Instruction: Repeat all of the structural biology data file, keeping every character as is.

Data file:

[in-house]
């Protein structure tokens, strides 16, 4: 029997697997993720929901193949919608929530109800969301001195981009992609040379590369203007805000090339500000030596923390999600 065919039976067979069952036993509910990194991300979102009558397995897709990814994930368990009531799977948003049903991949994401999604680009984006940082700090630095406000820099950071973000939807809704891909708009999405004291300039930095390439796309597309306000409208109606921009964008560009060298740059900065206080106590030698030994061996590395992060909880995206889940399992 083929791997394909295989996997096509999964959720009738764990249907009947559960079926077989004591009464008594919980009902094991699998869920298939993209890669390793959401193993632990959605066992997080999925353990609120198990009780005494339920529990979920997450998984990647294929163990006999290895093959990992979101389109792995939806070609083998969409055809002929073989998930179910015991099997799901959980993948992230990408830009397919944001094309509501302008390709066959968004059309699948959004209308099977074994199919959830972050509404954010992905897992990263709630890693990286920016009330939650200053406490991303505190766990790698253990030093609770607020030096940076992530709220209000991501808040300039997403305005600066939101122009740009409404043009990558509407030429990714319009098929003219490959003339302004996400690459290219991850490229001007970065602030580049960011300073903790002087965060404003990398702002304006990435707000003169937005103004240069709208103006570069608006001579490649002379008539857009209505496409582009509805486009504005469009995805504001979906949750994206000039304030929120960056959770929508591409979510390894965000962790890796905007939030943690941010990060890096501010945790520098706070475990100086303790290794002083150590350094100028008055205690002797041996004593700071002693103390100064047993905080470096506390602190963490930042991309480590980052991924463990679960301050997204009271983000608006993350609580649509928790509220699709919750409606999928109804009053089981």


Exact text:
[in-house]
């Protein structure tokens, strides 16, 4: 029997697997993720929901193949919608929530109800969301001195981009992609040379590369203007805000090339500000030596923390999600 065919039976067979069952036993509910990194991300979102009558397995897709990814994930368990009531799977948003049903991949994401999604680009984006940082700090630095406000820099950071973000939807809704891909708009999405004291300039930095390439796309597309306000409208109606921009964008560009060298740059900065206080106590030698030994061996590395992060909880995206889940399992 083929791997394909295989996997096509999964959720009738764990249907009947559960079926077989004591009464008594919980009902094991699998869920298939993209890669390793959401193993632990959605066992997080999925353990609120198990009780005494339920529990979920997450998984990647294929163990006999290895093959990992979101389109792995939806070609083998969409055809002929073989998930179910015991099997799901959980993948992230990408830009397919944001094309509501302008390709066959968004059309699948959004209308099977074994199919959830972050509404954010992905897992990263709630890693990286920016009330939650200053406490991303505190766990790698253990030093609770607020030096940076992530709220209000991501808040300039997403305005600066939101122009740009409404043009990558509407030429990714319009098929003219490959003339302004996400690459290219991850490229001007970065602030580049960011300073903790002087965060404003990398702002304006990435707000003169937005103004240069709208103006570069608006001579490649002379008539857009209505496409582009509805486009504005469009995805504001979906949750994206000039304030929120960056959770929508591409979510390894965000962790890796905007939030943690941010990060890096501010945790520098706070475990100086303790290794002083150590350094100028008055205690002797041996004593700071002693103390100064047993905080470096506390602190963490930042991309480590980052991924463990679960301050997204009271983000608006993350609580649509928790509220699709919750409606999928109804009053089981």